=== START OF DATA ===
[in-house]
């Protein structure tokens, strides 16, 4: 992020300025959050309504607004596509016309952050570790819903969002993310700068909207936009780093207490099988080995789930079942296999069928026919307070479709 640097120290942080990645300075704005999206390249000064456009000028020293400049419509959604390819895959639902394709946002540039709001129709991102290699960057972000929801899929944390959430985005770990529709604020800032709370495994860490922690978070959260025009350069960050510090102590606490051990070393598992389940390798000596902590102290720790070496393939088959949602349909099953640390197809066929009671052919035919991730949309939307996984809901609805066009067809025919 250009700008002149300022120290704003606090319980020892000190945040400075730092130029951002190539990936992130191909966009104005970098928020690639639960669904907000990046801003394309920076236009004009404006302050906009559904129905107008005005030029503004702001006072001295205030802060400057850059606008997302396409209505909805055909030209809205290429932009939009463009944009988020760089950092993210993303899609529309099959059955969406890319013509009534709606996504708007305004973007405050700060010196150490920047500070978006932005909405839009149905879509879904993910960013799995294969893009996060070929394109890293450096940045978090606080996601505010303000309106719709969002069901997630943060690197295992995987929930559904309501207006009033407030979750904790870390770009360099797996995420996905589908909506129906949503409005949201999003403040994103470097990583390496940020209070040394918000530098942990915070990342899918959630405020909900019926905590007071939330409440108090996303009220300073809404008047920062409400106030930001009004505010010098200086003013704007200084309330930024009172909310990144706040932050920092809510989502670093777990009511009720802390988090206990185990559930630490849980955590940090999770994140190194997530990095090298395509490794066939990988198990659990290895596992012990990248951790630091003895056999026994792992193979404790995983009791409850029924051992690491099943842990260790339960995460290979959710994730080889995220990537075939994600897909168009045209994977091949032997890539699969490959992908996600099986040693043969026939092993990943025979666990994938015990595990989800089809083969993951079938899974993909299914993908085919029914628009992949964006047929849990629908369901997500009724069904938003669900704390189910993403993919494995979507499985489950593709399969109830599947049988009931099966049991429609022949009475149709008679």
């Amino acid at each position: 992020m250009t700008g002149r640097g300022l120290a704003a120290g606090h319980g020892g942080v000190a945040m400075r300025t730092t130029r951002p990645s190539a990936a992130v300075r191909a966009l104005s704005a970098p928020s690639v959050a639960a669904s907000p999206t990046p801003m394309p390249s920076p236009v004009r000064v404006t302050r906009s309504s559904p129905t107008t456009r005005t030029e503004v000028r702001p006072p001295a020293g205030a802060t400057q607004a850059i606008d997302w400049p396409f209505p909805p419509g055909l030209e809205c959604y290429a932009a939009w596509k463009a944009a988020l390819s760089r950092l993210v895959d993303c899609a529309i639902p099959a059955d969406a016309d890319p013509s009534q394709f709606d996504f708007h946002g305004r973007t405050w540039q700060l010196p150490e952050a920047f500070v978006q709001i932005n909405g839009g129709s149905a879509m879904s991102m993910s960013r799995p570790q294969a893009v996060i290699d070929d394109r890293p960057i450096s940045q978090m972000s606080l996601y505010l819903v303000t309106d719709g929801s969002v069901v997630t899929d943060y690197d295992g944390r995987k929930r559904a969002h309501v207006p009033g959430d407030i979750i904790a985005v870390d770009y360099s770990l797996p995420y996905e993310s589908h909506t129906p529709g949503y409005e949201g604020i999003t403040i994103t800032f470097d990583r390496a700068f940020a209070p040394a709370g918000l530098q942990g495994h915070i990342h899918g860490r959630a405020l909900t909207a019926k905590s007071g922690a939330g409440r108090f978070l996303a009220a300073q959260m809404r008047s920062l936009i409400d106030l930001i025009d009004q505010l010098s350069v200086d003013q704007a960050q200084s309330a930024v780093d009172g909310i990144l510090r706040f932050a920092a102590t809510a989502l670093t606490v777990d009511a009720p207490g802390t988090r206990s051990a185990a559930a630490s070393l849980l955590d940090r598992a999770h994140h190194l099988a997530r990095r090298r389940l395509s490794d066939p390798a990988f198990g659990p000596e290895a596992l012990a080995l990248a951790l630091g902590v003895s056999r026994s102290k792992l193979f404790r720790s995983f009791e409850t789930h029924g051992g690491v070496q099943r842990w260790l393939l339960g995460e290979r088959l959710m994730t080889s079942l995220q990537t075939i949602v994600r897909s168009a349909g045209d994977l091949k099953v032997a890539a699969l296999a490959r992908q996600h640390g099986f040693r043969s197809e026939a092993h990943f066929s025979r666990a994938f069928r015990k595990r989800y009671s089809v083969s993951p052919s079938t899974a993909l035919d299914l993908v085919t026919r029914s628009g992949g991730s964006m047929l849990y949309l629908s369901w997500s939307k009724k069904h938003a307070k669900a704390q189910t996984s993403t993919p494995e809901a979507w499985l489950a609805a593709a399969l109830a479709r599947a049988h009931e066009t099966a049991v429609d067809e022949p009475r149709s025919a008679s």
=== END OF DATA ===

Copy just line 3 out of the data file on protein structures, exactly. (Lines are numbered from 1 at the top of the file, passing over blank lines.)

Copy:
């Amino acid at each position: 992020m250009t700008g002149r640097g300022l120290a704003a120290g606090h319980g020892g942080v000190a945040m400075r300025t730092t130029r951002p990645s190539a990936a992130v300075r191909a966009l104005s704005a970098p928020s690639v959050a639960a669904s907000p999206t990046p801003m394309p390249s920076p236009v004009r000064v404006t302050r906009s309504s559904p129905t107008t456009r005005t030029e503004v000028r702001p006072p001295a020293g205030a802060t400057q607004a850059i606008d997302w400049p396409f209505p909805p419509g055909l030209e809205c959604y290429a932009a939009w596509k463009a944009a988020l390819s760089r950092l993210v895959d993303c899609a529309i639902p099959a059955d969406a016309d890319p013509s009534q394709f709606d996504f708007h946002g305004r973007t405050w540039q700060l010196p150490e952050a920047f500070v978006q709001i932005n909405g839009g129709s149905a879509m879904s991102m993910s960013r799995p570790q294969a893009v996060i290699d070929d394109r890293p960057i450096s940045q978090m972000s606080l996601y505010l819903v303000t309106d719709g929801s969002v069901v997630t899929d943060y690197d295992g944390r995987k929930r559904a969002h309501v207006p009033g959430d407030i979750i904790a985005v870390d770009y360099s770990l797996p995420y996905e993310s589908h909506t129906p529709g949503y409005e949201g604020i999003t403040i994103t800032f470097d990583r390496a700068f940020a209070p040394a709370g918000l530098q942990g495994h915070i990342h899918g860490r959630a405020l909900t909207a019926k905590s007071g922690a939330g409440r108090f978070l996303a009220a300073q959260m809404r008047s920062l936009i409400d106030l930001i025009d009004q505010l010098s350069v200086d003013q704007a960050q200084s309330a930024v780093d009172g909310i990144l510090r706040f932050a920092a102590t809510a989502l670093t606490v777990d009511a009720p207490g802390t988090r206990s051990a185990a559930a630490s070393l849980l955590d940090r598992a999770h994140h190194l099988a997530r990095r090298r389940l395509s490794d066939p390798a990988f198990g659990p000596e290895a596992l012990a080995l990248a951790l630091g902590v003895s056999r026994s102290k792992l193979f404790r720790s995983f009791e409850t789930h029924g051992g690491v070496q099943r842990w260790l393939l339960g995460e290979r088959l959710m994730t080889s079942l995220q990537t075939i949602v994600r897909s168009a349909g045209d994977l091949k099953v032997a890539a699969l296999a490959r992908q996600h640390g099986f040693r043969s197809e026939a092993h990943f066929s025979r666990a994938f069928r015990k595990r989800y009671s089809v083969s993951p052919s079938t899974a993909l035919d299914l993908v085919t026919r029914s628009g992949g991730s964006m047929l849990y949309l629908s369901w997500s939307k009724k069904h938003a307070k669900a704390q189910t996984s993403t993919p494995e809901a979507w499985l489950a609805a593709a399969l109830a479709r599947a049988h009931e066009t099966a049991v429609d067809e022949p009475r149709s025919a008679s």